Gilroy, California is located about an hour and a half south of San Francisco and about 20 miles north of San Jose. It is probably best known for agriculture, specifically garlic. Gilroy hosts an annual summer garlic festival that attracts large crowds. However, Gilroy has another attraction that is open for much of the rest of the year and is ideal for family vacations: Gilroy Gardens!
Part botanical gardens, part amusement park, Gilroy Gardens eschews high-adrenaline thrill rides and high-profile themed attractions for a simpler, laid-back experience. The trees and grounds are beautiful and the park is a lovely place to commune with nature. The rides are geared to the younger set.
A rarity in the world of ever larger theme parks and faster-bigger-taller-scarier rides, Gilroy Gardens was created for families. The theme here is botanical, inspired by a collection of extraordinary trees, trained into fantastic shapes.
Big, noisy theme parks where everyone rushes from ride to ride all day can be fun but exhausting, but a day at Gilroy Gardens won’t wear you out.
Also impressive here is the maintenance. The entire park is spotlessly clean and all the rides and attractions are well maintained.
What to Expect at Gilroy Gardens
You won’t find big, screaming roller coasters at Gilroy Gardens. Teenagers’ expectations should be set in advance. My niece and nephew’s reactions are probably typical of most teenagers. Thirteen-year-old Samantha got a little more grown-up for the day, enjoying the park the same way her auntie did, while twelve-year-old Nitin released his still-close-to-the-surface inner child, having a good time but declaring that he would rather have gone to a place with thrill rides instead. Solo teens over age 13 may be bored at Gilroy Gardens.
Smaller children seem to have an especially good time here, finding short lines and lots of rides that cater just to them. There’s even a smaller-sized carousel for the very little ones.
As for the adults, my husband the skeptic had a great time, and my even-more-skeptical brother-in-law, who dreaded the thought of going, remarked several times how relaxing and pleasant the day was.
Gilroy Gardens Rides
The rides are similar to those in other parks, but with agricultural themes and names. Get a height tag for kids under 48 inches tall at the information booth near the front gate and consult the signs at each ride to find out whether the kids can ride alone or with a chaperon.
Only a few rides are rated as intermediate thrills, and even those aren’t wild enough to make this motion-sickness-prone writer feel queasy – a sure sign that this isn’t the place to take a roller-coaster-loving teenager.
A few tips:
- You’ll find the park’s best views from the Panoramic Wheel
- The fastest cars on the Garlic Twirl are purple
- Lines are longest at Rainbow Garden and Paddle Boats, but short compared to the big, busy parks elsewhere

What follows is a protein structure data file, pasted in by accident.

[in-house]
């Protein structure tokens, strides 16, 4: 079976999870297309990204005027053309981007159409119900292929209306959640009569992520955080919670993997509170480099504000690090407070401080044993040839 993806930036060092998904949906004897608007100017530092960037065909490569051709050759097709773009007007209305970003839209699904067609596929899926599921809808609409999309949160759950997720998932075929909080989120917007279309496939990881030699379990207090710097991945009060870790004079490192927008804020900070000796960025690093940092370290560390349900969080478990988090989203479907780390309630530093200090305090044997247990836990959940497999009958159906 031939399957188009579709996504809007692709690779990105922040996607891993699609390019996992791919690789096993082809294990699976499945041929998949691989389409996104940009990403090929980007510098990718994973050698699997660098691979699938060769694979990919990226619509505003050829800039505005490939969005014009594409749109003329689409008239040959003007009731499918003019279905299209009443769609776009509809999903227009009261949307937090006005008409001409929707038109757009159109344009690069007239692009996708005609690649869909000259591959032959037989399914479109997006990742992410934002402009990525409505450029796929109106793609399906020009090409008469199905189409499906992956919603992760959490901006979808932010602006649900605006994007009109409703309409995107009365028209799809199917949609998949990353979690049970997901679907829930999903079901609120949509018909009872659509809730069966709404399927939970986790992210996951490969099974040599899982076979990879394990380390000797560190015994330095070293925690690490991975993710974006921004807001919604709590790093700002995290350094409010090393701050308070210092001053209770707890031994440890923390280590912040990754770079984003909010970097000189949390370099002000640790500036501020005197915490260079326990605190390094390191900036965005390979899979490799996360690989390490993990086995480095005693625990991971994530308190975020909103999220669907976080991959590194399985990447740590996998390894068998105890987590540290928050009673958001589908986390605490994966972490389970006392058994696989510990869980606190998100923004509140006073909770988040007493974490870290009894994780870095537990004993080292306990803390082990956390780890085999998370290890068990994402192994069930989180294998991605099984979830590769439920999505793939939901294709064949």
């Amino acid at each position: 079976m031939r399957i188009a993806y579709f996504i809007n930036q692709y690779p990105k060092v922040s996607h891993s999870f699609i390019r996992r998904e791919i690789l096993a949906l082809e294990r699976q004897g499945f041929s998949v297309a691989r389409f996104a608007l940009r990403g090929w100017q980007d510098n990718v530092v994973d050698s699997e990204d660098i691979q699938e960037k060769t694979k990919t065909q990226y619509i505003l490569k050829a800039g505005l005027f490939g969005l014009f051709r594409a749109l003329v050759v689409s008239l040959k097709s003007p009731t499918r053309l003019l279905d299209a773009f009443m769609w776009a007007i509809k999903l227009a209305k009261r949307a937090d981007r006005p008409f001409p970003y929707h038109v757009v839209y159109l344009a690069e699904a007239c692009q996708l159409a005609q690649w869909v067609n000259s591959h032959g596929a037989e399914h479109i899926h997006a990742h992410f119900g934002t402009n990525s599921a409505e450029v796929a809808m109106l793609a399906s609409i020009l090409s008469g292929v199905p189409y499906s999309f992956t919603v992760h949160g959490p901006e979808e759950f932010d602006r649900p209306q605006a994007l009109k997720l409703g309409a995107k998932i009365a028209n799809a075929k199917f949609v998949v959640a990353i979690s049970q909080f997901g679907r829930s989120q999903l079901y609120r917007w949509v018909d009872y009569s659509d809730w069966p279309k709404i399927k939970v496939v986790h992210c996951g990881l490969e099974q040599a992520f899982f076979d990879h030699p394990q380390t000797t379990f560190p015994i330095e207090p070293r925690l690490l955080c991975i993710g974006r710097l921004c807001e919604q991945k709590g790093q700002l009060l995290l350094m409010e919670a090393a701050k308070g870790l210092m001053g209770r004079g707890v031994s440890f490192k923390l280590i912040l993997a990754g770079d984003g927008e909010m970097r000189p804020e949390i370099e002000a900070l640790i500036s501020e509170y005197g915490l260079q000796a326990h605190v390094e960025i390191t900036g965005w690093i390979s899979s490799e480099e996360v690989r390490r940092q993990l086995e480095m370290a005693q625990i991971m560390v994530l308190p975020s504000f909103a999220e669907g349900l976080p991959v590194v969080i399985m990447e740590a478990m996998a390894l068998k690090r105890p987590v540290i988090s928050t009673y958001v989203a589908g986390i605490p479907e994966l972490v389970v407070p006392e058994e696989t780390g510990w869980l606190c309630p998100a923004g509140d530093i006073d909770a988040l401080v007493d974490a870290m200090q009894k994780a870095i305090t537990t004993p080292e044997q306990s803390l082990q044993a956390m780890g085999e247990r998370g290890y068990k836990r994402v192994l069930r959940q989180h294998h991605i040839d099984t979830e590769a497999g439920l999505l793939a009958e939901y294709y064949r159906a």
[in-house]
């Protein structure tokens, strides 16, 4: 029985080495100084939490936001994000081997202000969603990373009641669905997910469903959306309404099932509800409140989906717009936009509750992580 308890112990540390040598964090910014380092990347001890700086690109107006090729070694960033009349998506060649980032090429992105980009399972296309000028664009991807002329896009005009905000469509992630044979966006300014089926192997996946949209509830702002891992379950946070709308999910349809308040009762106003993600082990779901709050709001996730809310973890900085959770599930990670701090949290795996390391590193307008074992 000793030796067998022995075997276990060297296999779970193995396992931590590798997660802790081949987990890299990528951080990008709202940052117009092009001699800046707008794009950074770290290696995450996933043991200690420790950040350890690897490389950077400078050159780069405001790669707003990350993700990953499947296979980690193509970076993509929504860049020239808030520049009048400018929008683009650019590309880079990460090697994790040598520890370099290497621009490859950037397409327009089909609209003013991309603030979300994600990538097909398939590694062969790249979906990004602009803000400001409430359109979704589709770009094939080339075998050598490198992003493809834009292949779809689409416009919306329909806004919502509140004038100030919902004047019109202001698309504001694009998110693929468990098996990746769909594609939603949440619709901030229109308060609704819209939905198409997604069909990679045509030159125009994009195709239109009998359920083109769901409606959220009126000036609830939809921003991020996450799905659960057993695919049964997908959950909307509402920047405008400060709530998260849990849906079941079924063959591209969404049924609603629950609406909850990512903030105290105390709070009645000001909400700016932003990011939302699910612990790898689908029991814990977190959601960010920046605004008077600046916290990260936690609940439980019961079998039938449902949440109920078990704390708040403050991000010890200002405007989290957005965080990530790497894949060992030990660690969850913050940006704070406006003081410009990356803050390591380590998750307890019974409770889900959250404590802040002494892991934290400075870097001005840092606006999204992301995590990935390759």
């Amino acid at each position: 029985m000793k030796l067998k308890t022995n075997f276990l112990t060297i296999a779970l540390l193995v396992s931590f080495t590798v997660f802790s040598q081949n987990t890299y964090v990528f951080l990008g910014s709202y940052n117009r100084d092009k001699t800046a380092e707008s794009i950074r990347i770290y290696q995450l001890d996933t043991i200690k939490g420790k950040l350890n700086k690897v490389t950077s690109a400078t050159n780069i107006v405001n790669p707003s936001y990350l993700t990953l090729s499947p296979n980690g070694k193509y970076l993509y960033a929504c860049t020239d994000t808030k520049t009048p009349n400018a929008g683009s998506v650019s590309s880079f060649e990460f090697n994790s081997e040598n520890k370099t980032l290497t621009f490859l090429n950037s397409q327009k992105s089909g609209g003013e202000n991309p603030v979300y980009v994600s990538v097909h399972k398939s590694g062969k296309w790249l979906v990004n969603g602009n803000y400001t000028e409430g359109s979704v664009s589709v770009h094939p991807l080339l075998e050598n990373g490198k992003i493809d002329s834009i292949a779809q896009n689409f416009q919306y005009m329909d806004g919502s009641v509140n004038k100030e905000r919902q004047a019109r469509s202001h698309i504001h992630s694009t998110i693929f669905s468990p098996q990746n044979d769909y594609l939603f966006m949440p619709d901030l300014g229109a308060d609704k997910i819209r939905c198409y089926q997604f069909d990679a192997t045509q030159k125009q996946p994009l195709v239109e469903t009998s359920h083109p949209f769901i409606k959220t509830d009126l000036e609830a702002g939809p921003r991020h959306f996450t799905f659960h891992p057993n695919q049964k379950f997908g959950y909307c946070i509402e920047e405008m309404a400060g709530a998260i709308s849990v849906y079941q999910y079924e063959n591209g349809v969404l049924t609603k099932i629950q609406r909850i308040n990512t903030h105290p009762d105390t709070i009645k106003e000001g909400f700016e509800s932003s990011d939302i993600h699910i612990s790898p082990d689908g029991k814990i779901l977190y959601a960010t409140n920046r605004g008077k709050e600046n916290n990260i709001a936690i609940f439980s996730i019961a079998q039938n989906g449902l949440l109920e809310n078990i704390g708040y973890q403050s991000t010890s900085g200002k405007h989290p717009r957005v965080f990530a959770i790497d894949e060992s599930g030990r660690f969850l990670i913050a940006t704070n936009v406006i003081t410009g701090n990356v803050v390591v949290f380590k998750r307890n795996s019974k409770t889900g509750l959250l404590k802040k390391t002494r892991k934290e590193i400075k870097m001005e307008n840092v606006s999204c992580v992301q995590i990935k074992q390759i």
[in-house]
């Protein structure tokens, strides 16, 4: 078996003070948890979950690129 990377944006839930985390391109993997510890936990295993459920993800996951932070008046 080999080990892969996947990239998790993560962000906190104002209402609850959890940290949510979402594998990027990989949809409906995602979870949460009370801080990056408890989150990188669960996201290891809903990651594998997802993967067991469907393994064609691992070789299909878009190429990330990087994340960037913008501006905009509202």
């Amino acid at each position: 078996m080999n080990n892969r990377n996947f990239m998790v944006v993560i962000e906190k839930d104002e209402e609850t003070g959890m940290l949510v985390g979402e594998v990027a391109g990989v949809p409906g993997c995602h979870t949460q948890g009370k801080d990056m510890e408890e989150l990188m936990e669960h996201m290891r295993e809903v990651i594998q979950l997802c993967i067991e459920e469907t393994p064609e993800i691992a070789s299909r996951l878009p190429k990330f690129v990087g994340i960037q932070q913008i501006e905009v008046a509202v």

On a hot day, the water attractions at Gilroy Gardens are most welcome. Besides getting mildly splashed at the waterfall and misted in the Rock Maze, you can get soaked in Splash Garden, a water play area that includes an 18-foot-tall climbing structure with spraying water and a dry slide, along with plenty of other fun water features.
Gilroy Gardens Circus Trees and Gardens
Monarch Garden, the largest of the park’s five gardens is set in a fragrant 60-foot-tall greenhouse so large that both a train and a monorail run through it.
The magnificent circus trees are the most unusual features here. So-called because they once grew at the Tree Circus in nearby Scotts Valley, California, they’re the creations of Axel Erlandson, a Swedish immigrant. A natural graft between two sycamore trees inspired Erlandson, but his creations are anything but natural. Of his 70 original creations, 25 survive today and 19 are at Gilroy Gardens. As you walk around, look for the basket tree, four-legged giant, spiral staircase, oil well and others. You won’t see anything like them anywhere else because no one knows exactly how Erlandson did it.
Gilroy Gardens at Christmas
From Thanksgiving1 through the holiday season, the park is open from late afternoon into the evening for a special Holiday Lights Festival. With special lighted displays and a festive holiday parade, it’s becoming an area favorite, especially among the younger set. You’ll find it busiest during the first couple of weekends and quieter during the week before December 25.
- If the kids are going to play in the water park area, bring a change of dry clothes.
- There are lots of flowering plants in the park. Take precautions if you’re allergic to pollen or insect bites.
- Gilroy gets quite hot in summer. Bring plenty of sunscreen, water, sunglasses and hats.
- Pets are not allowed and there are no boarding kennels. Leave Fluffy at home. Guide dogs are allowed.
- Food is reasonably priced compared to other theme parks and there’s a lot of variety. Outside food, drinks and alcohol are not allowed in the park, but there are picnic tables outside the gates.
- All the gardens are accessible by wheeled vehicles such as wheelchairs and strollers. Bring your own or rent them at the gate.
Attraction map of Gilroy Gardens
Getting to Gilroy Gardens
3050 Hecker Pass Hwy
Gilroy Gardens Website
The park is easily reached from US Hwy 101 by following the signs, or just take CA Hwy 152 west from Gilroy. From Monterey or Santa Cruz, take CA Hwy 1 to CA Hwy 152 east. It’s about a half hour drive from San Jose, 90 minutes from San Francisco and about a half hour from Monterey and Carmel.
1 Thanksgiving is celebrated on the fourth Thursday of November.
featured image via gilroygardens.org